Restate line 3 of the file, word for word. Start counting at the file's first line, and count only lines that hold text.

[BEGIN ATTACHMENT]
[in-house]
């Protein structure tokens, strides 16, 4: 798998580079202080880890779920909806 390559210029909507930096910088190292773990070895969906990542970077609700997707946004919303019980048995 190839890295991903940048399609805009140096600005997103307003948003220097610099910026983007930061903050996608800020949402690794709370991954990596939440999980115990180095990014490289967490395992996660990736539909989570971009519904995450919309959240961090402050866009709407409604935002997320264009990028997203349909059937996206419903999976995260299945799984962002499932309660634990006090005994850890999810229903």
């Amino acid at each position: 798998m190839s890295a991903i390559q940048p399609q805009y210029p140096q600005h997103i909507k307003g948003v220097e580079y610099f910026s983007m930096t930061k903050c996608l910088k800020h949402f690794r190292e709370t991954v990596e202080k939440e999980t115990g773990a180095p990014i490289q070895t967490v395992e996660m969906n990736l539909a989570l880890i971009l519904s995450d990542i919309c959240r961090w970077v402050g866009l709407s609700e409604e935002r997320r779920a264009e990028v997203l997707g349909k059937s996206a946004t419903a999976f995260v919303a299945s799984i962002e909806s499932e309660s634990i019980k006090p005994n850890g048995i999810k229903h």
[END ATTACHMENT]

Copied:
């Amino acid at each position: 798998m190839s890295a991903i390559q940048p399609q805009y210029p140096q600005h997103i909507k307003g948003v220097e580079y610099f910026s983007m930096t930061k903050c996608l910088k800020h949402f690794r190292e709370t991954v990596e202080k939440e999980t115990g773990a180095p990014i490289q070895t967490v395992e996660m969906n990736l539909a989570l880890i971009l519904s995450d990542i919309c959240r961090w970077v402050g866009l709407s609700e409604e935002r997320r779920a264009e990028v997203l997707g349909k059937s996206a946004t419903a999976f995260v919303a299945s799984i962002e909806s499932e309660s634990i019980k006090p005994n850890g048995i999810k229903h």